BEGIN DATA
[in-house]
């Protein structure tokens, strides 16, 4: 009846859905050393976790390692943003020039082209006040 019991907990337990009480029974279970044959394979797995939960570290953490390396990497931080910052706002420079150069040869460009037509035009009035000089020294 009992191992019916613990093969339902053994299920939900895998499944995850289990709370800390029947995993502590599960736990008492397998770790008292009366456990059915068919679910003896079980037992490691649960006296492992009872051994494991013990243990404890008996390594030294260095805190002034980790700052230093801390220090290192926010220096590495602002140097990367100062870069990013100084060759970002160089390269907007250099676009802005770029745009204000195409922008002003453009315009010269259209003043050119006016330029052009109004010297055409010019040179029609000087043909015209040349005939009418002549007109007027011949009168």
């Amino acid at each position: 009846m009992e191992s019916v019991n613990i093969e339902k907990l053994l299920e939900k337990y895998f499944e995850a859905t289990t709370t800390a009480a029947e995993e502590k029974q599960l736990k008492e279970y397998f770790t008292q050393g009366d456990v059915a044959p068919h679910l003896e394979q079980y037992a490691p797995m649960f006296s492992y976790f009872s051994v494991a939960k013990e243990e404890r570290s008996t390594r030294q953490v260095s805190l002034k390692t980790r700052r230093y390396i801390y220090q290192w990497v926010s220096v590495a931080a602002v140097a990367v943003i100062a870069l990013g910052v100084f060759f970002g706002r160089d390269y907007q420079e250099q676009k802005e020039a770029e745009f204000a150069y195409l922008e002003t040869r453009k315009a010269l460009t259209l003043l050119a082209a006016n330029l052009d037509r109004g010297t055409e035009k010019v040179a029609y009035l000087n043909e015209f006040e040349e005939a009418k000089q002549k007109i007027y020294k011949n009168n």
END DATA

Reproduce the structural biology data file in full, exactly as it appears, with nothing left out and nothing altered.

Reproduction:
[in-house]
């Protein structure tokens, strides 16, 4: 009846859905050393976790390692943003020039082209006040 019991907990337990009480029974279970044959394979797995939960570290953490390396990497931080910052706002420079150069040869460009037509035009009035000089020294 009992191992019916613990093969339902053994299920939900895998499944995850289990709370800390029947995993502590599960736990008492397998770790008292009366456990059915068919679910003896079980037992490691649960006296492992009872051994494991013990243990404890008996390594030294260095805190002034980790700052230093801390220090290192926010220096590495602002140097990367100062870069990013100084060759970002160089390269907007250099676009802005770029745009204000195409922008002003453009315009010269259209003043050119006016330029052009109004010297055409010019040179029609000087043909015209040349005939009418002549007109007027011949009168």
């Amino acid at each position: 009846m009992e191992s019916v019991n613990i093969e339902k907990l053994l299920e939900k337990y895998f499944e995850a859905t289990t709370t800390a009480a029947e995993e502590k029974q599960l736990k008492e279970y397998f770790t008292q050393g009366d456990v059915a044959p068919h679910l003896e394979q079980y037992a490691p797995m649960f006296s492992y976790f009872s051994v494991a939960k013990e243990e404890r570290s008996t390594r030294q953490v260095s805190l002034k390692t980790r700052r230093y390396i801390y220090q290192w990497v926010s220096v590495a931080a602002v140097a990367v943003i100062a870069l990013g910052v100084f060759f970002g706002r160089d390269y907007q420079e250099q676009k802005e020039a770029e745009f204000a150069y195409l922008e002003t040869r453009k315009a010269l460009t259209l003043l050119a082209a006016n330029l052009d037509r109004g010297t055409e035009k010019v040179a029609y009035l000087n043909e015209f006040e040349e005939a009418k000089q002549k007109i007027y020294k011949n009168n």